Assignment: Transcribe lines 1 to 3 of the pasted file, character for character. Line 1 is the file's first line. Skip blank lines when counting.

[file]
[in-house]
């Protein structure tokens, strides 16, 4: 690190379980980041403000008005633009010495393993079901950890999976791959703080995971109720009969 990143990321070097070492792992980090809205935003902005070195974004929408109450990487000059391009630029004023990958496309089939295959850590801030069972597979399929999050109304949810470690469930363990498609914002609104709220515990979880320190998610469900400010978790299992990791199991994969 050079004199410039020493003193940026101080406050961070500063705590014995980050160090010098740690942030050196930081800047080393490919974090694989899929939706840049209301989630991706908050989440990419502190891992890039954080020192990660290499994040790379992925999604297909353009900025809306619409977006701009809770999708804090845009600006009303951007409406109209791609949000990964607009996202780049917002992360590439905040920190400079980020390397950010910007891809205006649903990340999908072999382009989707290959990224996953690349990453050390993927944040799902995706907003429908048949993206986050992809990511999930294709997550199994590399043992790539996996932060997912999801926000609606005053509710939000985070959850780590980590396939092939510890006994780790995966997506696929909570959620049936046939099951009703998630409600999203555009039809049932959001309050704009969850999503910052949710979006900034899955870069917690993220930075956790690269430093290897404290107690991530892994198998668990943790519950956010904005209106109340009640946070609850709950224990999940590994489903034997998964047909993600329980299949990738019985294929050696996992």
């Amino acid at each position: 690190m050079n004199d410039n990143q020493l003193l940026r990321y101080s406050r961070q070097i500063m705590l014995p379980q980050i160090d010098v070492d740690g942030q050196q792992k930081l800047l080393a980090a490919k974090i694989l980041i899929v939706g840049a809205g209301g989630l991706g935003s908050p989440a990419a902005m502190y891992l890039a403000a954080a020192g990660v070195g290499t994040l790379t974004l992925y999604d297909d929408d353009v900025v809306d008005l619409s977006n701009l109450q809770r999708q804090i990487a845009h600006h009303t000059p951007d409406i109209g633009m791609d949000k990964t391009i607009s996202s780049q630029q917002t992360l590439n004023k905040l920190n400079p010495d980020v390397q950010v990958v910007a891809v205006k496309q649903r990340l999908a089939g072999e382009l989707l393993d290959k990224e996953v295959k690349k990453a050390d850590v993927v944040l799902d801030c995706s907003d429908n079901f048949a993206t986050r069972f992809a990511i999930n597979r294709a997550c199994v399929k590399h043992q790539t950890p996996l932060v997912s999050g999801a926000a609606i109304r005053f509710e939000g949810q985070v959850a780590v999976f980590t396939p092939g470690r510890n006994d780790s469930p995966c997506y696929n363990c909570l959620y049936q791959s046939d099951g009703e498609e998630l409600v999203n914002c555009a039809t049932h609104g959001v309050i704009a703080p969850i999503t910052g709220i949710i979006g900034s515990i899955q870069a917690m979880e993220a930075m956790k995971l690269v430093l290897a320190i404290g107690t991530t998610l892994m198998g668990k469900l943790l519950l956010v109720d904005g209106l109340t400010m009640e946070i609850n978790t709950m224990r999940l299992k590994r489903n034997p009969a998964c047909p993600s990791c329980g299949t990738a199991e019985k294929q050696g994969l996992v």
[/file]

[in-house]
């Protein structure tokens, strides 16, 4: 690190379980980041403000008005633009010495393993079901950890999976791959703080995971109720009969 990143990321070097070492792992980090809205935003902005070195974004929408109450990487000059391009630029004023990958496309089939295959850590801030069972597979399929999050109304949810470690469930363990498609914002609104709220515990979880320190998610469900400010978790299992990791199991994969 050079004199410039020493003193940026101080406050961070500063705590014995980050160090010098740690942030050196930081800047080393490919974090694989899929939706840049209301989630991706908050989440990419502190891992890039954080020192990660290499994040790379992925999604297909353009900025809306619409977006701009809770999708804090845009600006009303951007409406109209791609949000990964607009996202780049917002992360590439905040920190400079980020390397950010910007891809205006649903990340999908072999382009989707290959990224996953690349990453050390993927944040799902995706907003429908048949993206986050992809990511999930294709997550199994590399043992790539996996932060997912999801926000609606005053509710939000985070959850780590980590396939092939510890006994780790995966997506696929909570959620049936046939099951009703998630409600999203555009039809049932959001309050704009969850999503910052949710979006900034899955870069917690993220930075956790690269430093290897404290107690991530892994198998668990943790519950956010904005209106109340009640946070609850709950224990999940590994489903034997998964047909993600329980299949990738019985294929050696996992």
């Amino acid at each position: 690190m050079n004199d410039n990143q020493l003193l940026r990321y101080s406050r961070q070097i500063m705590l014995p379980q980050i160090d010098v070492d740690g942030q050196q792992k930081l800047l080393a980090a490919k974090i694989l980041i899929v939706g840049a809205g209301g989630l991706g935003s908050p989440a990419a902005m502190y891992l890039a403000a954080a020192g990660v070195g290499t994040l790379t974004l992925y999604d297909d929408d353009v900025v809306d008005l619409s977006n701009l109450q809770r999708q804090i990487a845009h600006h009303t000059p951007d409406i109209g633009m791609d949000k990964t391009i607009s996202s780049q630029q917002t992360l590439n004023k905040l920190n400079p010495d980020v390397q950010v990958v910007a891809v205006k496309q649903r990340l999908a089939g072999e382009l989707l393993d290959k990224e996953v295959k690349k990453a050390d850590v993927v944040l799902d801030c995706s907003d429908n079901f048949a993206t986050r069972f992809a990511i999930n597979r294709a997550c199994v399929k590399h043992q790539t950890p996996l932060v997912s999050g999801a926000a609606i109304r005053f509710e939000g949810q985070v959850a780590v999976f980590t396939p092939g470690r510890n006994d780790s469930p995966c997506y696929n363990c909570l959620y049936q791959s046939d099951g009703e498609e998630l409600v999203n914002c555009a039809t049932h609104g959001v309050i704009a703080p969850i999503t910052g709220i949710i979006g900034s515990i899955q870069a917690m979880e993220a930075m956790k995971l690269v430093l290897a320190i404290g107690t991530t998610l892994m198998g668990k469900l943790l519950l956010v109720d904005g209106l109340t400010m009640e946070i609850n978790t709950m224990r999940l299992k590994r489903n034997p009969a998964c047909p993600s990791c329980g299949t990738a199991e019985k294929q050696g994969l996992v």